Avoiding Vacation Induced Stress

We’ve all heard the phrase, “I need a vacation from my vacation.”  In an effort to take time off, relax and recharge, we end up creating more stress than the stress we were trying to get a break from!

How do you avoid that?  Here are my tips for taking time off in a way that doesn’t create even MORE stress in your life.

Tip #1 Defensive Calendaring

As soon as you plan your trip, block that time in your work calendar and start letting others know.  With this advance notice, important meetings and reviews can potentially be scheduled before you leave or after you return.  And when things aren’t happening without you present, there is less to catch up on when you’re back in the office.

Obviously, there will be things that just can’t move.  I always tell the people who report to me, “there’s never an ideal time to take time off, so just take it!” Set expectations with others that you will need to miss that important meeting.  And just make a plan for how you get the debrief on what went on while you were away.

Tip #2 Morning Departures 

As part of your planning, give yourself time to pack for your trip.  We’ve all attempted to hop on a plane immediately after finishing work on a Friday afternoon.  For a busy mom juggling kids and work responsibilities, I don’t think it’s worth it.

My suggestion is to leave first thing in the morning.  By doing this, you give yourself an evening to pack, do laundry and deal with the general chaos that is involved in getting yourself and your entire family ready for a trip.  An added bonus is on the morning of your departure, your only focus is getting on your way for your trip.  You are not trying to get yourself to work, your kids to school AND everyone ready to leave for a trip later that same day.

Tip #3 The One Week Countdown

The week before I leave for a trip, I’m looking ahead to the next week and getting ahead on things that may be due that week such as status reports, reviews or preparation and coaching that the people that report to me might need while I’m gone.  I also start cancelling meetings for the period of time when I’m gone.  By waiting until the week prior, it’s a gentle reminder for everyone that meets with you.  I also find delegates to cover things while I’m away.  If you are a manager, this is a great opportunity to give other people on your team opportunities to step up.

Last, I send an email to everyone that will be impacted by my absence reminding them that I’ll be gone and suggesting that if they need anything from me next week, they need to see me THIS week.  I also put reminders on Skype and Slack and direct others to the delegates for each of the areas I’m responsible for so others know who to go to for questions in my absence.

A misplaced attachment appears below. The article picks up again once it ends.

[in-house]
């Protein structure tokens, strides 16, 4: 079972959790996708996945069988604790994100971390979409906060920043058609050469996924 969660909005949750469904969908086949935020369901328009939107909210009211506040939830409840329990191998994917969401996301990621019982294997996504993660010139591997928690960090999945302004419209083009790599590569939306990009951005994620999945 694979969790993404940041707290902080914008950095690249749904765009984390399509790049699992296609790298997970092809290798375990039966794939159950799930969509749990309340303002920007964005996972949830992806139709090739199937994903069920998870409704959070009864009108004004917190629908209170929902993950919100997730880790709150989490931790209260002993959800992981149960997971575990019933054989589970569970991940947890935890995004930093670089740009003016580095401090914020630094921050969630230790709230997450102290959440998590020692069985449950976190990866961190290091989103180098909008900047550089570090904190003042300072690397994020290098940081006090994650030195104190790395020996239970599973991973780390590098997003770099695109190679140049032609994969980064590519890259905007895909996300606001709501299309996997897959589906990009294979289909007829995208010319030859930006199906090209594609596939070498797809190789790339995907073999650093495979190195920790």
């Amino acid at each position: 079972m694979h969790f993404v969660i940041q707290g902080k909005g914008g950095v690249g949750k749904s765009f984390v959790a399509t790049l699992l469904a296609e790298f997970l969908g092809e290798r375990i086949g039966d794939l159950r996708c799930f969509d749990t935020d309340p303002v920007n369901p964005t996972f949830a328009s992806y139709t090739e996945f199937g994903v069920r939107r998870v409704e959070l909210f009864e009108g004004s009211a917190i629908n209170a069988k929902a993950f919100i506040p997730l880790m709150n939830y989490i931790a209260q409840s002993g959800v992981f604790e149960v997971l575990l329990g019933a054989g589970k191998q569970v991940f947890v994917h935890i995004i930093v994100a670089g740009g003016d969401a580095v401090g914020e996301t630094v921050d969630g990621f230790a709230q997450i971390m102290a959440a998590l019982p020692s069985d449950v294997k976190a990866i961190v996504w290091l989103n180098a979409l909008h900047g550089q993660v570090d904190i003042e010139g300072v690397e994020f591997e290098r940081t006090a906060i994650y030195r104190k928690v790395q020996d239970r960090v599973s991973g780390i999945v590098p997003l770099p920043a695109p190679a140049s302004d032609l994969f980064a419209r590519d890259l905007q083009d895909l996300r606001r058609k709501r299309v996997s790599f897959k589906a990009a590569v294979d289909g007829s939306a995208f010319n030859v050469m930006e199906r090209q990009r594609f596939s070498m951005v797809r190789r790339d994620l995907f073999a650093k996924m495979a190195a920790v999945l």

Sound like overkill?  Perhaps, but I get lots of positive comments from people thanking me for reminding them.  I also notice that my time off is VERY quiet while I’m away.  My email volumes are lower and Skype and Slack are mostly keeping me in the loop as opposed to a pile of direct messages.  Since people know and remember you are away, they either got what they needed before you left or they are waiting for you to return.

Tip #4 Early Return

The same people who leave for the airport immediately after their last day of work often return either very late the night prior or in the morning before they need to head into work.  In my humble opinion, this makes for a very difficult first week back at work after taking time off, especially if you’ve traveled across time zones.

I suggest arriving back at least a day ahead of your first day back to work.  By giving yourself time to get laundry done, do your grocery shopping and meal preparations done, you are genuinely ready to start back to work and not have a ton of extra work piled on top because you didn’t get your typical weekend preparations or chores done.

An early return also helps kids settle down so they are rested and ready to go back to school where they can also be more productive and engaged.

Are you cutting your vacation short? Not if you insert something special into this day of chores such as a nice meal out or a family movie night with your kids.


By building in preparation and recovery time into your vacation plans, you can genuinely enjoy your time off and avoid creating a bunch of chaos that you need to recover from when you return.  It’s so important to unplug and take time away from the day to day.  You just don’t need to kill yourself in the process!

Bring All of Your Calendars into One Place

Do you find yourself having too many calendars?  There’s your work calendar, your family calendar, and maybe even a personal calendar.  Even if you’ve got all of these calendars in electronic form, you can still find yourself in a situation where you need to check in multiple places to make sure you’re free.  And with multiple places to look, mistakes are bound to happen.

It’s pretty easy to bring all of your calendars together on any mobile phone, but it’s hard to see and plan from such a small screen.  Depending on how strict your workplace is, it may be harder to bring all of your calendars together at work.  I just started a job at a company that takes security around personal laptops very seriously.  I can’t install any old app or plug in onto my computer.  When it came to my calendar, this was leaving me very frustrated because I wasn’t allowed to add my personal account to Outlook.  If you’re in the same boat, here’s how you can easily get around this problem.